Private healthcare needs better checks

At a time when the New Zealand economy is feeling the effects of the recession, the last thing that taxpayers would want is their hard-earned money wasted through improper checks and controls.

The allegation that some registered medical practitioners are enrolling patients without their knowledge, claiming regular payments from the District Health Boards falls into such a category.

The Health Practitioners Competence Assurance Act 2003 should be amended, since not all health professions and professionals are now regulated.

The term, ‘Qualified Medical Practitioner’ should be properly defined to prevent some medical practitioners establishing a practice to provide traditional medicines from their country of origin from circumventing the rules to obtain benefits from the State. This would also prevent them from obtaining funds to which they may not be eligible.

Many experts believe that there is another factor that could perpetrate malpractices.

The New Zealand Privacy Act 1993 is being used as a shield for not giving information on patients being treated and the nature of the treatment. This is why the names of patients and the nature of treatment they receive are not available in the public domain.

Even the New Zealand Official Information Act 1982 creates a mechanism where information could be withdrawn for ‘Good Reason.’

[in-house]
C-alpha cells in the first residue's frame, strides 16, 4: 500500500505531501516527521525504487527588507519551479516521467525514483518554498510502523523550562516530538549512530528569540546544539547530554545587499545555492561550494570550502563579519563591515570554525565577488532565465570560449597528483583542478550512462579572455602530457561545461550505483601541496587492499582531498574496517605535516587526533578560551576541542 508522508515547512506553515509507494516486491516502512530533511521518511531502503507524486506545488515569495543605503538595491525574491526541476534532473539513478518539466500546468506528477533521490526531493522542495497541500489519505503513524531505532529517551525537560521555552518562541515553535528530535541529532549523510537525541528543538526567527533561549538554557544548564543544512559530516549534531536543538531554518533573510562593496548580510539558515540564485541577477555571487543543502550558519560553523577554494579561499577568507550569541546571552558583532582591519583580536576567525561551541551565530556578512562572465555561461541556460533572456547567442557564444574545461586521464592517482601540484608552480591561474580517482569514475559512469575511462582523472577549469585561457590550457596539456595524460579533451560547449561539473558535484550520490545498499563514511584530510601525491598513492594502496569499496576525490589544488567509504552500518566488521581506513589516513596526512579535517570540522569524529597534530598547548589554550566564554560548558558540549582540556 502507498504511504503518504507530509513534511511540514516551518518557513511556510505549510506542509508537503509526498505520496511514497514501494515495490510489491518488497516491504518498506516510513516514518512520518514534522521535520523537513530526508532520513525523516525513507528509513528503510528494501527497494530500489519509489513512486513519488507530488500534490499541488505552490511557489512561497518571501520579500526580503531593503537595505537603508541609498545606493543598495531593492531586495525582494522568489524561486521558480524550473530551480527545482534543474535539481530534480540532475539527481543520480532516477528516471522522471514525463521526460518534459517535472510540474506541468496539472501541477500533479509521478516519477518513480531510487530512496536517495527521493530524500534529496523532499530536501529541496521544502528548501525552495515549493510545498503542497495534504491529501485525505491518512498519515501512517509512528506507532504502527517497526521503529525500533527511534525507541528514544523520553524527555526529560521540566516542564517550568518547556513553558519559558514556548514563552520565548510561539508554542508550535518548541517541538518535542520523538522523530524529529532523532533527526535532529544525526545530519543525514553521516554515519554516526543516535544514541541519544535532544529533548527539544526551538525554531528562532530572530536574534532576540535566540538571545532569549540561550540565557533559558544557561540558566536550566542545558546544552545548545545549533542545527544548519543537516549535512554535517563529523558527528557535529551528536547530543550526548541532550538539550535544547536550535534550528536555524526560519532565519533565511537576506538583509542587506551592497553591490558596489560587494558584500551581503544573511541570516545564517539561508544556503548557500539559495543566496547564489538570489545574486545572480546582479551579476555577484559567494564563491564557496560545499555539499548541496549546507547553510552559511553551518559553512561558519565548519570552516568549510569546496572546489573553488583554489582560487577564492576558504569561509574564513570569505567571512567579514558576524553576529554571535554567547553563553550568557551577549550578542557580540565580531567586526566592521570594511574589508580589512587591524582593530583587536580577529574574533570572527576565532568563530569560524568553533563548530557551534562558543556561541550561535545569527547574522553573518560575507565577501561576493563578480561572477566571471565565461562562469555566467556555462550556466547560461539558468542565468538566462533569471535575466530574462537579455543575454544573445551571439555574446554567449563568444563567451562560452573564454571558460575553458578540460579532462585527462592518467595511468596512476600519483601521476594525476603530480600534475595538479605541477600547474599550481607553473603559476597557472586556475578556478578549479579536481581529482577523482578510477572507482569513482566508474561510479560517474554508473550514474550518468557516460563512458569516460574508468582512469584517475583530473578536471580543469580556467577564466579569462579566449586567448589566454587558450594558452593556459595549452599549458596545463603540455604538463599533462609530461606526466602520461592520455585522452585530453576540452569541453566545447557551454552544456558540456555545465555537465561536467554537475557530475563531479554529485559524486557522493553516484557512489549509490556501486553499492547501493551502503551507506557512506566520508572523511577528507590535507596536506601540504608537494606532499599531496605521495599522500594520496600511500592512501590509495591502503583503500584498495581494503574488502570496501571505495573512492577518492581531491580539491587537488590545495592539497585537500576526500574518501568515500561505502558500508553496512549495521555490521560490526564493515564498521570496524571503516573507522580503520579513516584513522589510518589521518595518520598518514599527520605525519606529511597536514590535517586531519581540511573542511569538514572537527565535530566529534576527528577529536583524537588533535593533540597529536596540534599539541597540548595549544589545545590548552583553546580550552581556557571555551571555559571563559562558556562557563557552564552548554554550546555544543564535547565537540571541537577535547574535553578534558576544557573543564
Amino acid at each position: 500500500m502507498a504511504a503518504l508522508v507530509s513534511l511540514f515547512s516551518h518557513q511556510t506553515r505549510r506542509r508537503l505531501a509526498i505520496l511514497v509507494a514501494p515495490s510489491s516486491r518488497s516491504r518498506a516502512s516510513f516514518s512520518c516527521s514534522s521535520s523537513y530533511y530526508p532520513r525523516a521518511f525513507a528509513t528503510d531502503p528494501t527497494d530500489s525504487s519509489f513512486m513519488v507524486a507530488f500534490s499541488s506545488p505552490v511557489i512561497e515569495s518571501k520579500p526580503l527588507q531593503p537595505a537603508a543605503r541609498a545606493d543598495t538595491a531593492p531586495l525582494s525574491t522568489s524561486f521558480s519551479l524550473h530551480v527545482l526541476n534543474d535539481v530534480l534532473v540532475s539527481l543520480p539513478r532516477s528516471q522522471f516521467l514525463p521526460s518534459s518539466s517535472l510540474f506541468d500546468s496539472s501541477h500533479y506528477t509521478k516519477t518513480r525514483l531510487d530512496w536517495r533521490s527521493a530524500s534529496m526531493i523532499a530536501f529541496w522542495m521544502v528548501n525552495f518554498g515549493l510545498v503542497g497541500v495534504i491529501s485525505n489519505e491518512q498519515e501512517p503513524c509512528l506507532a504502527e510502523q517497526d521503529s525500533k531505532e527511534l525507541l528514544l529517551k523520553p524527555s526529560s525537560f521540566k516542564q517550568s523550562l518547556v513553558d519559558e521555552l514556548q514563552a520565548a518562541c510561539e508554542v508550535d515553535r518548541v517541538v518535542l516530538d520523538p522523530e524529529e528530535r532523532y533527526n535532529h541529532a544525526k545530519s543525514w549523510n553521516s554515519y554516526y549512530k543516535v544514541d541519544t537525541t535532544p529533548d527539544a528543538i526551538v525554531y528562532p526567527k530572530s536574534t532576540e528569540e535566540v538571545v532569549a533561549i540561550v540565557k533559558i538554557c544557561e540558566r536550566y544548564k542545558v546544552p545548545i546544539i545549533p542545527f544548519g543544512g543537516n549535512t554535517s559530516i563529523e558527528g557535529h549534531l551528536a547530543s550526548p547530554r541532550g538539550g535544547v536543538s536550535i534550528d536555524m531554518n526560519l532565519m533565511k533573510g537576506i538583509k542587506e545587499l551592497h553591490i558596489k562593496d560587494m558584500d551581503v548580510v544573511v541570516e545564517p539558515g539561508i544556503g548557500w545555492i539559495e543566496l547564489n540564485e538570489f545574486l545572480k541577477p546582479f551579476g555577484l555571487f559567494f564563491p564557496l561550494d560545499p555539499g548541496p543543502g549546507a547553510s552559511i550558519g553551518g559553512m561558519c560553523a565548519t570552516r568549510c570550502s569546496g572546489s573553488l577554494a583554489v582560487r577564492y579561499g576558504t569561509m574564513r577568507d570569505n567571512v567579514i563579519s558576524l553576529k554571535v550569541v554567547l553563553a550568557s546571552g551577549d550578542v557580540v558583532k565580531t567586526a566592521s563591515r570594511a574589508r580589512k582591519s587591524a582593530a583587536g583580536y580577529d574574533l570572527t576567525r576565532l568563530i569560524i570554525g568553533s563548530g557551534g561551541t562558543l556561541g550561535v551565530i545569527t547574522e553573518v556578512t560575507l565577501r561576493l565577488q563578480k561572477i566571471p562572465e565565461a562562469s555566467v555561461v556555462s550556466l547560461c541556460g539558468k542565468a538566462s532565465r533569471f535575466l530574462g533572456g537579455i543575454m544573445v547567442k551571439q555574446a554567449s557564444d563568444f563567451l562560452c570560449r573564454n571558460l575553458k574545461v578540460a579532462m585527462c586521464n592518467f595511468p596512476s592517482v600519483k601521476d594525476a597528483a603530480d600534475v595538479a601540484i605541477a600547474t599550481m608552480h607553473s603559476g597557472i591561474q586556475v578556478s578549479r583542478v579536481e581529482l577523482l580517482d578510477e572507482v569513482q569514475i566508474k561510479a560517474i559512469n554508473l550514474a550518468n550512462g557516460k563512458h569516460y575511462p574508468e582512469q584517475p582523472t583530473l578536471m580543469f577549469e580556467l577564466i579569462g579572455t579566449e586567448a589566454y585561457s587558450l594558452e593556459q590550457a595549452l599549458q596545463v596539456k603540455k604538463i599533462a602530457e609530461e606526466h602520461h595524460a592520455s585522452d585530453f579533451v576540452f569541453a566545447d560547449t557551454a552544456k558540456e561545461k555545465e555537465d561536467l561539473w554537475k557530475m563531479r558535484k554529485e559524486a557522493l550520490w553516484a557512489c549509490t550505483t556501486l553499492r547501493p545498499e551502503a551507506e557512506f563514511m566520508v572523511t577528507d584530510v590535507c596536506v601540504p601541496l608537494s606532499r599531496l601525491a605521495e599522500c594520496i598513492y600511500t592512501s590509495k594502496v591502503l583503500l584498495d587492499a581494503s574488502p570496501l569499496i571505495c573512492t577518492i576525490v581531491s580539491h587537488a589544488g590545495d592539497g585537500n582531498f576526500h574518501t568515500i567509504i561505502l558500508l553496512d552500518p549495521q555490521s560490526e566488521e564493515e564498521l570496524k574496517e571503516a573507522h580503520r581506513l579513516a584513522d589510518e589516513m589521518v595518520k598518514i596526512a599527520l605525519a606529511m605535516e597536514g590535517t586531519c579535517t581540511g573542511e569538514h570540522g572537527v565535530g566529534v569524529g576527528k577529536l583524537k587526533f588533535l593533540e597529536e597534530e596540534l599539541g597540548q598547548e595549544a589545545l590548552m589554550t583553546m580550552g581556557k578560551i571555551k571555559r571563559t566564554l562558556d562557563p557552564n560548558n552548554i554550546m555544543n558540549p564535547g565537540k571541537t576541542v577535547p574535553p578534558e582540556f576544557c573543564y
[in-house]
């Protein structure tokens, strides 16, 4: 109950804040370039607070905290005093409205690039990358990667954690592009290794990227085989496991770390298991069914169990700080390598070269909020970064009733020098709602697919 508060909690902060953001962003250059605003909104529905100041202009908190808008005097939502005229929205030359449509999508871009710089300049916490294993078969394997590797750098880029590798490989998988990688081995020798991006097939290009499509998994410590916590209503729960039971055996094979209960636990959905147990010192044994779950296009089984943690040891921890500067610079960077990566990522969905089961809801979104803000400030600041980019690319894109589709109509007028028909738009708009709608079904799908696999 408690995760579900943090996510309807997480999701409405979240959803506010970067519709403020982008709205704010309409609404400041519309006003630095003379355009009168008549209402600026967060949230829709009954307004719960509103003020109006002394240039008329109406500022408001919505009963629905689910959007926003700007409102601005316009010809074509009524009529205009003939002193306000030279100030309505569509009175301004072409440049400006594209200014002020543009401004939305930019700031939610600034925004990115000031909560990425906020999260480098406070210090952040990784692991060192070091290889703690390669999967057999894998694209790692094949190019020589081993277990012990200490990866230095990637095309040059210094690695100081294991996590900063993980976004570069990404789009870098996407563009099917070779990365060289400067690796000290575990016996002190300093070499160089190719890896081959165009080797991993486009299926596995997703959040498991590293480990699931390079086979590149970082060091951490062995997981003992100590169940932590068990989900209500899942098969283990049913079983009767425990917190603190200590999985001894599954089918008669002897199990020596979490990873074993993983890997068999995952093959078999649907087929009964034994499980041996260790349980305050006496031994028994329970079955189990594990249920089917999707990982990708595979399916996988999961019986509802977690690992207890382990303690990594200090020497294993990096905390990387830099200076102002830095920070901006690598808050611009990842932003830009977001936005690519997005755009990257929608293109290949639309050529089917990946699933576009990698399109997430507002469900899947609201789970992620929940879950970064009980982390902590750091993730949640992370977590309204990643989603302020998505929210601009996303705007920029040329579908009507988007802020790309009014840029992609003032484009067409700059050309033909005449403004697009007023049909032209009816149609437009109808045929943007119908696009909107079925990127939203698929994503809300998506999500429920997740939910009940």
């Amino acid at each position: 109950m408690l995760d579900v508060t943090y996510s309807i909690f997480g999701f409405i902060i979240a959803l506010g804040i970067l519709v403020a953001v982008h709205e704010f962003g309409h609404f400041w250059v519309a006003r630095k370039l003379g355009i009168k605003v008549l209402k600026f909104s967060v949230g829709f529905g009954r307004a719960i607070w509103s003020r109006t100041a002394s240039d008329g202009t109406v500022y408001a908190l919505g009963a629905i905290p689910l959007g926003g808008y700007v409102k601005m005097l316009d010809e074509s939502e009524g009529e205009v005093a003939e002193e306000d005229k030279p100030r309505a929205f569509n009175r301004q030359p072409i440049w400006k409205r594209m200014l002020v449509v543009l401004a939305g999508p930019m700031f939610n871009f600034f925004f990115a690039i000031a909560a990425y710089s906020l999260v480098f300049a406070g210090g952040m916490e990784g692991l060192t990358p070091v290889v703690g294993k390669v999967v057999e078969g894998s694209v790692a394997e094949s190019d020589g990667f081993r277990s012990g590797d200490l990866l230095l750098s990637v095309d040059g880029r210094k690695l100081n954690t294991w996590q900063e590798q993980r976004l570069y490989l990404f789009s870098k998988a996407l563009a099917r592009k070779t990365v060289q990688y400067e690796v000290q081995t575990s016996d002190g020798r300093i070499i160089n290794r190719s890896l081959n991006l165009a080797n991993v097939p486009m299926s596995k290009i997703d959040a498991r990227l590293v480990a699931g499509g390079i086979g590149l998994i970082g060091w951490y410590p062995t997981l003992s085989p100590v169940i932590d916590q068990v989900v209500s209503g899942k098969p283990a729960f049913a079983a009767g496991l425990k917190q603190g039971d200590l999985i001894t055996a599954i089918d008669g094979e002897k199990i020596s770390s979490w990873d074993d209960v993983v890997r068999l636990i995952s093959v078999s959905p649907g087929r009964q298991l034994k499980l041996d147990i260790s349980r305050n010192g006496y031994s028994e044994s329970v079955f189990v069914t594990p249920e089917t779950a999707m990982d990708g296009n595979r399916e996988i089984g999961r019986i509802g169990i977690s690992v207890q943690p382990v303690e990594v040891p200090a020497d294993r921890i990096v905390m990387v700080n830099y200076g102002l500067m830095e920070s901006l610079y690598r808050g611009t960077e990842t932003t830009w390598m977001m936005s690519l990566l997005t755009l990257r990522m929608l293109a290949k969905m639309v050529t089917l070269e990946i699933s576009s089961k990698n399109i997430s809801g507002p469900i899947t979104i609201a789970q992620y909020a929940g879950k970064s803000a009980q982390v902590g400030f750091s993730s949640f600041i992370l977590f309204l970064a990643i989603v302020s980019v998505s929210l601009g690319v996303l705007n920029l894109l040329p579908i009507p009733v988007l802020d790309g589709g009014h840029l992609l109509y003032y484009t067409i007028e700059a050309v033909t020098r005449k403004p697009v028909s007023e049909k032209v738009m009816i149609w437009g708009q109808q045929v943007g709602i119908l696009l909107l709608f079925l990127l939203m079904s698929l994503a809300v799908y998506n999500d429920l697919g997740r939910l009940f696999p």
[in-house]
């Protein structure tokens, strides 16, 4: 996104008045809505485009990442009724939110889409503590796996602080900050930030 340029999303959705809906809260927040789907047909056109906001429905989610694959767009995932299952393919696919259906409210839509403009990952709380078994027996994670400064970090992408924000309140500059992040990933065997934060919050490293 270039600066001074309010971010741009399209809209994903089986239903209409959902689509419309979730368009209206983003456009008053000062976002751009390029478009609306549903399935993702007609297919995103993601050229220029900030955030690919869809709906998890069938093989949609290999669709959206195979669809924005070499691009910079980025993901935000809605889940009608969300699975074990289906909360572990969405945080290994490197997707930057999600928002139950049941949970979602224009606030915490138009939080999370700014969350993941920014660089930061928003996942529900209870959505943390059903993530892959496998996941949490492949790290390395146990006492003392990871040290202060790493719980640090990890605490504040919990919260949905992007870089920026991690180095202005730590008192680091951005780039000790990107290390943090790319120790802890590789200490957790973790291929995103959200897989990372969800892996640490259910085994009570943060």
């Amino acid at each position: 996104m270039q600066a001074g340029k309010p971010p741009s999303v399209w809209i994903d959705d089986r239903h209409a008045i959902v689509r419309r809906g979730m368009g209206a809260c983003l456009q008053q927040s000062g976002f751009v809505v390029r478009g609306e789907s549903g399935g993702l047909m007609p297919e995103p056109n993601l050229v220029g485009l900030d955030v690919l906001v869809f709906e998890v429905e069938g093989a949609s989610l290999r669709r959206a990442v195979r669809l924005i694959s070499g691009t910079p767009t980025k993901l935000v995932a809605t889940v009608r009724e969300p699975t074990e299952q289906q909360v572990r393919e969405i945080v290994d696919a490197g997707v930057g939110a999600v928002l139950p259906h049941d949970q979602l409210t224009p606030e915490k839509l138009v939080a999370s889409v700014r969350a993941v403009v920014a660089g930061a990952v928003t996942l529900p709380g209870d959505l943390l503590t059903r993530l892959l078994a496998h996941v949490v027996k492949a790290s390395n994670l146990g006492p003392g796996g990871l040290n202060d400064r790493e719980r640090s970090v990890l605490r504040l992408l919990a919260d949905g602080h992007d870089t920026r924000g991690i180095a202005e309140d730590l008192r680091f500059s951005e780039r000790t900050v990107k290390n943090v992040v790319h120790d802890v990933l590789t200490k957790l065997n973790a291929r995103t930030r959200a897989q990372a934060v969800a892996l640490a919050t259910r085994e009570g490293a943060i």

The term ‘Good Reason’ is used for protecting privacy.

However, if the taxpayers’ money is being misused for treating patients, there should be a more robust and vigilant system in place.

The current practice of Public Health authorities collecting details of patients registered with medical Practitioners and checking them for accuracy genuineness appears to be sporadic, random, and therefore flawed.

It is possible that the system is circumvented in a sophisticated way for individual benefit. But there can be a mechanism in place with better checks and balances.

For instance, the health authorities could devise a system, which allows them to regularly meet with patients registered with medical practitioners to assess the treatment that they receive and its effectiveness.

This will also enable the District Health Boards to be assured of the efficiency of the health system on the one hand and benefits reaching people who deserve on the other.

Further, there is also room for a Policy that would match the medical history of patients with the benefits availed for treating them.

Such a Policy may appear complicated but computer technology would allow easier and simplified data entry to promote a more transparent system of checks and balances.

Besides, no Policy would be considered excessive, in the interest of ensuring that medical attention is provided to those who were truly in need and in assuring that millions of dollars on healthcare are spent appropriately.

Balaji Chandramohan graduated in Journalism from the Waikato University two years ago and is currently a journalist based in Delhi.

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